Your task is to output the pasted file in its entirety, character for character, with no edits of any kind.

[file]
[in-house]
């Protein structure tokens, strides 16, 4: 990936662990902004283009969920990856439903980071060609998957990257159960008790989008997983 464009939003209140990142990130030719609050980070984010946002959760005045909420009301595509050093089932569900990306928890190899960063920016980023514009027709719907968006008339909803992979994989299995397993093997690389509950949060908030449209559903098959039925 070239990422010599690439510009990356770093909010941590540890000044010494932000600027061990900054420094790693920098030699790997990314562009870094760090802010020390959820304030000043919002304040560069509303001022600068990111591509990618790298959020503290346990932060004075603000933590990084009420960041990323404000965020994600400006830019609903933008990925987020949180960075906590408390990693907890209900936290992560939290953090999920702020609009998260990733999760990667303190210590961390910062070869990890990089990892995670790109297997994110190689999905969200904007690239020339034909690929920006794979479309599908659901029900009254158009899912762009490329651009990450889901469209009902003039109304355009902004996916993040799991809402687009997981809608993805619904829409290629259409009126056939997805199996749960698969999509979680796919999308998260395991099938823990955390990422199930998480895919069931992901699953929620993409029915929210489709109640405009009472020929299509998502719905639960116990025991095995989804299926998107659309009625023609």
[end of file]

[in-house]
């Protein structure tokens, strides 16, 4: 990936662990902004283009969920990856439903980071060609998957990257159960008790989008997983 464009939003209140990142990130030719609050980070984010946002959760005045909420009301595509050093089932569900990306928890190899960063920016980023514009027709719907968006008339909803992979994989299995397993093997690389509950949060908030449209559903098959039925 070239990422010599690439510009990356770093909010941590540890000044010494932000600027061990900054420094790693920098030699790997990314562009870094760090802010020390959820304030000043919002304040560069509303001022600068990111591509990618790298959020503290346990932060004075603000933590990084009420960041990323404000965020994600400006830019609903933008990925987020949180960075906590408390990693907890209900936290992560939290953090999920702020609009998260990733999760990667303190210590961390910062070869990890990089990892995670790109297997994110190689999905969200904007690239020339034909690929920006794979479309599908659901029900009254158009899912762009490329651009990450889901469209009902003039109304355009902004996916993040799991809402687009997981809608993805619904829409290629259409009126056939997805199996749960698969999509979680796919999308998260395991099938823990955390990422199930998480895919069931992901699953929620993409029915929210489709109640405009009472020929299509998502719905639960116990025991095995989804299926998107659309009625023609």